Enterprise hits and misses – Kohl's, Walmart and Hertz face the COVID-19 business crossroads, while the factory of the future gets traction

Enterprise hits and misses – Kohl’s, Walmart and Hertz face the COVID-19 business crossroads, while the factory of the future gets traction
Jon Reed
Mon, 05/25/2020 – 19:43

This week – retail behemoths get very different financial report cards – and there are lessons-a-plenty. The factory of the future gets momentum, and re-opening the workplace gets a rethink. Your whiffs include buzzwords that readers can’t stand.

Lead story – COVID-19 retail realities – Kohl’s finds the limits of love, Walmart finds the e-commerce groove

MyPOV: The retail sector continues to face hard truths as consumer behavior shifts. Stuart set the tone with When loving the store isn’t enough – Kohl’s omni-channel retail shortcomings exposed by COVID-19 crisis. When your stores are closed, your Amazon return program is a non-starter. As Stuart notes, Kohl’s CEO is keeping the message upbeat, but Stuart’s take is unsparing:

Kohl’s went into the current crisis in an unfit state to ride it out. The crisis may have been  unprecedented in scale and certainly not on the planning radar, but Kohl’s lack of digital preparedness over the years has come back to hurt it when such investments might have provided some form of cushion. What depresses most is the ‘conservative’ thinking that still seems to be prevalent.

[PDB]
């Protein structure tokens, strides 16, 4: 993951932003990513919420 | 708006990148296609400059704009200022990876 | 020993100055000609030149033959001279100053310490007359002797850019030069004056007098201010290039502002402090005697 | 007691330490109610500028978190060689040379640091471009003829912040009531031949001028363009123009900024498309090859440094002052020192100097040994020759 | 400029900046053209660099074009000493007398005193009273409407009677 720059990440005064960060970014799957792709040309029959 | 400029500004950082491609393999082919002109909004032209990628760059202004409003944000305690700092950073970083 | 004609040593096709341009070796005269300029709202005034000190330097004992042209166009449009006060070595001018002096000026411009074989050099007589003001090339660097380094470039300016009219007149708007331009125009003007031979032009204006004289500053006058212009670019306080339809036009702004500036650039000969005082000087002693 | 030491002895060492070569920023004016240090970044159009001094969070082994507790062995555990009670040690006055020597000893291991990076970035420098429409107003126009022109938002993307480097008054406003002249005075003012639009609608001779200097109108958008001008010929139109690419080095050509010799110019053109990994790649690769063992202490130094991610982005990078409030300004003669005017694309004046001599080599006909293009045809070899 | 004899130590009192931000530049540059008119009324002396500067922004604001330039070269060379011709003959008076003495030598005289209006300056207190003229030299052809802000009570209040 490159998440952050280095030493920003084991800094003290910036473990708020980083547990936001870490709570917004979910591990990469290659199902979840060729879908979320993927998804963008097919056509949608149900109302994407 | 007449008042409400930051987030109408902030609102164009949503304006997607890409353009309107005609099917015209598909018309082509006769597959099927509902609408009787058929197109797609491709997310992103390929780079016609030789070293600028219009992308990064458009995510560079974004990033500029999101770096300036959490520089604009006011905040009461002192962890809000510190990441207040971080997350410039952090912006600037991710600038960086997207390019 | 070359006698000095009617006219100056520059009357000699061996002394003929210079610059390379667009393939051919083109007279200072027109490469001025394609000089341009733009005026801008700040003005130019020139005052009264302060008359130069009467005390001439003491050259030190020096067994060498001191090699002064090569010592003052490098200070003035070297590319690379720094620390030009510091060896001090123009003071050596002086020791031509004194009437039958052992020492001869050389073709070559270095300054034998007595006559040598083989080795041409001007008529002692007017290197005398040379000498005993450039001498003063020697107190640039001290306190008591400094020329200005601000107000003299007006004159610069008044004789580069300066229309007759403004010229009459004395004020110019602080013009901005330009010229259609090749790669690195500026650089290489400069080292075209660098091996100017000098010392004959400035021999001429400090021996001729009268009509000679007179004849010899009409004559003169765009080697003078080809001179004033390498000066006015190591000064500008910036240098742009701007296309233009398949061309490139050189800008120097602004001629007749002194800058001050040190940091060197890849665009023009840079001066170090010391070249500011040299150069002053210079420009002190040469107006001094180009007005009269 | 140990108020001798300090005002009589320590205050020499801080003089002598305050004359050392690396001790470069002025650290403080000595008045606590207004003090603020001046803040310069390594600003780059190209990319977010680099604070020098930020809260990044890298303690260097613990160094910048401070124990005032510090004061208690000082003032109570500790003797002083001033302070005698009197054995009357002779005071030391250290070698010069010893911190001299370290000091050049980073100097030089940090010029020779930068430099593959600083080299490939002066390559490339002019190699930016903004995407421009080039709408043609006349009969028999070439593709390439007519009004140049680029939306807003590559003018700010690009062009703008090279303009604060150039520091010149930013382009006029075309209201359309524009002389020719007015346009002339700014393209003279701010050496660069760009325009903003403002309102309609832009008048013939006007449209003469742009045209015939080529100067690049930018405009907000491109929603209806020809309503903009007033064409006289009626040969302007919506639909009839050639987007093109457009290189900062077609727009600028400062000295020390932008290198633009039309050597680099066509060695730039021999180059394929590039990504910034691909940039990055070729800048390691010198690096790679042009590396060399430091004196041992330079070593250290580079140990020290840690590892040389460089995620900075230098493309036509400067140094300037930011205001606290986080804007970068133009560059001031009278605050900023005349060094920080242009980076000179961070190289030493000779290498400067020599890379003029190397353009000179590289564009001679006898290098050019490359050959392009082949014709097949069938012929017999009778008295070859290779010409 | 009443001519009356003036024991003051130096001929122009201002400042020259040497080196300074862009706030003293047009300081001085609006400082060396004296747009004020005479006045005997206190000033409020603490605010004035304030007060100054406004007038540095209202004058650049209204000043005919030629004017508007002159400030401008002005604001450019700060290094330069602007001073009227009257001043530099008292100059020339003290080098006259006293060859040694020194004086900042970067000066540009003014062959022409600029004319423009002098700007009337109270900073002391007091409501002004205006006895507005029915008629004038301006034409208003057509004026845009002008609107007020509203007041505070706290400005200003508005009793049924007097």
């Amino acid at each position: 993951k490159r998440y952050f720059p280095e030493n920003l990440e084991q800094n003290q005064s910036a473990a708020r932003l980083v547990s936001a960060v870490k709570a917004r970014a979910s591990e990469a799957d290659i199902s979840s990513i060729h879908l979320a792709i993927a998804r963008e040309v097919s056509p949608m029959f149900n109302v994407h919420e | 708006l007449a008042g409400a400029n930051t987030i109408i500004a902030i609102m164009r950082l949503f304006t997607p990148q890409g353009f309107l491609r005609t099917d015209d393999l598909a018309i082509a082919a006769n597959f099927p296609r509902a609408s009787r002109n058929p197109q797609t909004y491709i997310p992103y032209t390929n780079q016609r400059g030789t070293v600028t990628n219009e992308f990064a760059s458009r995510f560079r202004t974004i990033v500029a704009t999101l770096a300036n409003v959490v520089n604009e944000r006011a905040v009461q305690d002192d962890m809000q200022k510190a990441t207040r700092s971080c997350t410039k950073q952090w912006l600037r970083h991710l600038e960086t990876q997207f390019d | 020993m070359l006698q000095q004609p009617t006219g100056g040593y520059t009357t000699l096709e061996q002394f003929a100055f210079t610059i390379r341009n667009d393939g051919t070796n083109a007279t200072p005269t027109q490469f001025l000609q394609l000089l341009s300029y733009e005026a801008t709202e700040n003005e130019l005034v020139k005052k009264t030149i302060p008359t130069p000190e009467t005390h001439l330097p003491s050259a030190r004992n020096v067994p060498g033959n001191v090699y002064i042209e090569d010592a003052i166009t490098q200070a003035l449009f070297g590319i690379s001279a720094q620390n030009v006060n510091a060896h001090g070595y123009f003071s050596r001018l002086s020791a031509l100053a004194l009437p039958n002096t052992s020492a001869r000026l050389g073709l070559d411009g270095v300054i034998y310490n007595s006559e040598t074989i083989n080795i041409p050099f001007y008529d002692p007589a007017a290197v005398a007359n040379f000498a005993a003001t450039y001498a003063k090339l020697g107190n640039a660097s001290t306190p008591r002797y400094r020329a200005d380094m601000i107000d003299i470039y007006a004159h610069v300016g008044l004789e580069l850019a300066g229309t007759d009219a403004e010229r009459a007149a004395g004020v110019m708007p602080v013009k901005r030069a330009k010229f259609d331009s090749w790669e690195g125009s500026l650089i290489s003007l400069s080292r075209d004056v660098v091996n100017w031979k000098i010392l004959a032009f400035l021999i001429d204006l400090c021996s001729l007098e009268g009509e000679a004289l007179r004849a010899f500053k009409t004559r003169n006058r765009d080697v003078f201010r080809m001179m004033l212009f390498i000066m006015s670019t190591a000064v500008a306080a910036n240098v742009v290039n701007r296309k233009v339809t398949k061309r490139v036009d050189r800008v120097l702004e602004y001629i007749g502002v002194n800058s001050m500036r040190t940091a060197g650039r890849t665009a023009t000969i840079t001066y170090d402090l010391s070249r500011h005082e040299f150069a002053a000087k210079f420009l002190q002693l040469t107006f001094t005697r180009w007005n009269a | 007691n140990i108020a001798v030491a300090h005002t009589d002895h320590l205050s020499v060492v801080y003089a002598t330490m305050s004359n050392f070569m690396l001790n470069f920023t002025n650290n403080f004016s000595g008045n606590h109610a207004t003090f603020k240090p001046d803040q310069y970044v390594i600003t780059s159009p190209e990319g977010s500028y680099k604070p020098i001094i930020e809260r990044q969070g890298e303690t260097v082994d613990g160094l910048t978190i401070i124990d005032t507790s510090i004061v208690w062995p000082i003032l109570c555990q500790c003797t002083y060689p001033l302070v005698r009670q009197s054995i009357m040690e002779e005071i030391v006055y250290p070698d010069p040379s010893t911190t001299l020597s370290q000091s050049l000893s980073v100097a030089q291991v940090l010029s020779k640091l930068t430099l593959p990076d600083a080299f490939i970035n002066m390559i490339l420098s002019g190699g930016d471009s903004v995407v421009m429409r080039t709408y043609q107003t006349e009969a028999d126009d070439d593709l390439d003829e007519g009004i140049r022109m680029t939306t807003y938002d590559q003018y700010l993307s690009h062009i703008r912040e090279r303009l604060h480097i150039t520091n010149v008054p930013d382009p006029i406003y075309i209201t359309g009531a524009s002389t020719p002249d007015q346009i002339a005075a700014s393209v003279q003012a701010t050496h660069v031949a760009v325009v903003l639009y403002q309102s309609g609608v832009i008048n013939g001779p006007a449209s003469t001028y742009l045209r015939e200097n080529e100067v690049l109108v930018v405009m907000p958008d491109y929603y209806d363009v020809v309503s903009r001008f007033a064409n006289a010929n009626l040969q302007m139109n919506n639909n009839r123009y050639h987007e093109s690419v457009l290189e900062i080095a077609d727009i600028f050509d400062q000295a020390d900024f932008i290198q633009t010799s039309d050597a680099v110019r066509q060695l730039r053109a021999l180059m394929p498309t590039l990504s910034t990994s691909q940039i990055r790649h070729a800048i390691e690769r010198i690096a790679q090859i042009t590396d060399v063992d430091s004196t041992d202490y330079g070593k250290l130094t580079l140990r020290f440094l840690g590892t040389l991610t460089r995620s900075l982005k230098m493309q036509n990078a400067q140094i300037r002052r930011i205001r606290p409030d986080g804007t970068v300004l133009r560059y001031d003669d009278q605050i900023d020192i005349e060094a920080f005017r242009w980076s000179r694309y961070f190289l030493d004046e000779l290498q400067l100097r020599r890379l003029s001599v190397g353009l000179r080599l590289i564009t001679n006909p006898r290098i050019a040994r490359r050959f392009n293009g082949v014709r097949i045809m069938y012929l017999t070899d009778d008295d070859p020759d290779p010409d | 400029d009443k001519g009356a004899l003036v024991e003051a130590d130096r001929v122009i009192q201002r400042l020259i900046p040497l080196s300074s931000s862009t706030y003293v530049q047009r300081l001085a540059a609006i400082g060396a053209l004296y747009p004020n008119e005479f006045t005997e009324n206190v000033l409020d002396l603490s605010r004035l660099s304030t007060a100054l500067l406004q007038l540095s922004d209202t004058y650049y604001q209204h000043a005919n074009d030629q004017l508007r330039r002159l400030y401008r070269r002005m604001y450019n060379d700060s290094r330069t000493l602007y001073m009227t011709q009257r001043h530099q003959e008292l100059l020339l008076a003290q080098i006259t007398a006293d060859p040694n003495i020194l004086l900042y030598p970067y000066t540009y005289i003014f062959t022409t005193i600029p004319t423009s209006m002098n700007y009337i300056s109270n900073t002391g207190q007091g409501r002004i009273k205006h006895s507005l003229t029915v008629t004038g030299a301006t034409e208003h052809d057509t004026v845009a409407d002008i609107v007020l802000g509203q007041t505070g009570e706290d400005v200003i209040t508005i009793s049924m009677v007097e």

Walmart, by contrast, had a deep e-commerce play to turn to. But, as Stuart notes, challenges remain (Walmart e-commerce soars during COVID-19 crisis, but online profitability remains a longer-term challenge). The good news? Walmart’s Q1 numbers were up 74% for three months to the end of April, which includes a good portion of the lockdown to date. On the other hand, Walmart put the kibosh on Jet.com, which cost $3.3 billion not that long ago (2016). And, there’s that nagging issue of profitability. Stuart:

Some big numbers and a strong response to changed consumer needs in a crisis from Walmart. There’s still one lingering issue that hasn’t gone away, and that’s the harsh reality that however impressive the e-commerce operation is, it’s still not profitable.

My takeaway? There are few clearcut retail winners and losers right now. It all depends on who can ride this out, and what they invest in along the way. As Stuart says:

The crisis has triggered an acceleration of underlying existing strategic trends.